Sancta Missa


By Rev. William A. O'Brien, M.A.


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1. Location. The sacristy is a room usually located on one side of or behind the sanctuary. It is here that the sacred vestments, the sacred vessels and all else that is necessary to perform the sacred functions of the Church are kept. It is also the place of preparation for the clergy, and as they have obligations to fulfill both before and after the celebration of divine services, the sacristy is, by its nature, a holy place. Hence, too much care cannot be expended toward keeping it neat and orderly. The following suggestions will help to achieve this end:

2. Cleanliness. "Cleanliness is next to godliness," and as everything in the sacristy pertains to the service of God, it is plain, that every attention should be given to make the sacristy a place that is worthy of its sacred use.

3. Order and neatness. Let there be "a place for everything and everything in its place. "

4. Silence. Recollection is necessary on the part of the clergy.This is impossible without silence. Also, the sacristy is so close to the tabernacle, the dwelling place of Our Lord, that quiet and decorum must be insisted upon, for is it not written in Sacred Scripture: "But the Lord is in His holy temple, let all the earth keep silence before Him"? (Hab. II, 20.) Especially does this concern the altar boys' sacristy, which in many churches is separate from but approximate to the priests' sacristy. A card with the word "Silence, " in bold letters, will be an admonishment in this respect.

5. The Furniture of the Sacristy. Generally, a sacristy is outfitted as follows (See illustration).

(1.) The Lavabo, or Lavatory, and towel rack, where the priest washes his hands before beginning to vest for Mass.

(2.) The Vesting Table. Here the vestments are laid out and arranged in order as the priest puts them on. Frequently this vesting table also has drawers and small closets in which vestments, linens, missals, etc., are stored. A crucifix is generally at the head. There is also a card (Vesting Card) hung or standing on it containing prayers that the priest says while vesting. Another kind of card, called the Title Card, having certain other prayers that he is reminded to say at Massfor the intention of the Bishop, is generally found hung in a convenient place in the sacristy.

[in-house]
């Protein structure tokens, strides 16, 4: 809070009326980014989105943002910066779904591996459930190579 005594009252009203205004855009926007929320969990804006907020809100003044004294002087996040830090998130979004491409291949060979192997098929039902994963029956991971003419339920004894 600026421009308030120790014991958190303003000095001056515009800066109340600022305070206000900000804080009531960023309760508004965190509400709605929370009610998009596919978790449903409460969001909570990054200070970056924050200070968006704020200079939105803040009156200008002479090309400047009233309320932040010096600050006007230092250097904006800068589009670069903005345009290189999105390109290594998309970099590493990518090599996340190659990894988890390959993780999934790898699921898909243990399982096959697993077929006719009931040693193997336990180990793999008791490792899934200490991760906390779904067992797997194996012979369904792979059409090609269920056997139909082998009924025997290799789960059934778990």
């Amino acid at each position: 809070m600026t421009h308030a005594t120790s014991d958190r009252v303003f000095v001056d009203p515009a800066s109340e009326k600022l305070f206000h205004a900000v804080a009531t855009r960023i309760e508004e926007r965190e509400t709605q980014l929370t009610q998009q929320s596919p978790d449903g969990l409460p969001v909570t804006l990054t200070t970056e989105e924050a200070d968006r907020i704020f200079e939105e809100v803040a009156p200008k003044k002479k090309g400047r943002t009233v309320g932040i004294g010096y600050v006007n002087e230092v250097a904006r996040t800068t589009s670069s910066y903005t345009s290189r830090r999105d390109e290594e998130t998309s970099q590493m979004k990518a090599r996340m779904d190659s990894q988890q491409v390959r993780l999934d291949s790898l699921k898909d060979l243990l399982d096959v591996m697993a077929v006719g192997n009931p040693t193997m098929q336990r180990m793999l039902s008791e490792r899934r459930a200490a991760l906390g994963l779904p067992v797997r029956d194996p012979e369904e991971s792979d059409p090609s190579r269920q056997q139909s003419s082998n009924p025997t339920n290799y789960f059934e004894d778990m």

(3.) The Sacrarium. This is a basin used to wash and clean the chalice, ciborium or other sacred vessels, and also the small linens used in direct connection with the sacred vessels or certain ceremonies. Here it is also that the priest washes his hands after certain ceremonies. It has a drain pipe, which connects with the ground, so that such water may flow into the earth.

(4.) Cabinetsand closets. These are used to hang vestments of all kinds. Sometimes they also contain drawers in which the vestments are laid flat and in which large linen vestments such as the albs are kept.

(5.) A storage cabinet, usually of steel, in which such articles as the censer, incense boat, holy water pot (also called aspersorium), and supplies such as incense, tapers, etc., are kept.

(6.) A safe made of steel for the safekeeping of sacred vessels such as the chalice, the ostensorium (sometimes called monstrance), the church record books and other valuable matter.

(7.) A kneeling bench (also called Prie-Dieu). Generally used by the priest to say the prayers in preparation for Massor in thanksgiving after Mass. At the door leading to the sanctuary, there is hung a Holy Water Stoup, as priest and altar boy sign themselves when proceeding to the altar. Sometimes there is also a bell (sacristy bell) for the purpose of giving a signal to the people that services are to begin.

6. The Servers' Sacristy. If possible, it is best to have a separate sacristy for the altar boys, in which they can assemble and prepare themselves for their assigned duties for divine services. It should be kept no less clean and orderly than the priests' sacristy. Certain toilet accessories should be at hand for them, such as soap and towels, comb and brush, whisk broom, shoe polish and brush. One with the slightest knowledge of boys knows how forgetful as well as thoughtless they normally can be. The boys should be well groomed and outfitted. Needless to say, if such attention be given to his ordinary appearances, the altar boy's official appearance in cassock and surplice should be spotless. The sacristan should encourage the boys to obtain the things necessary toward these ends.




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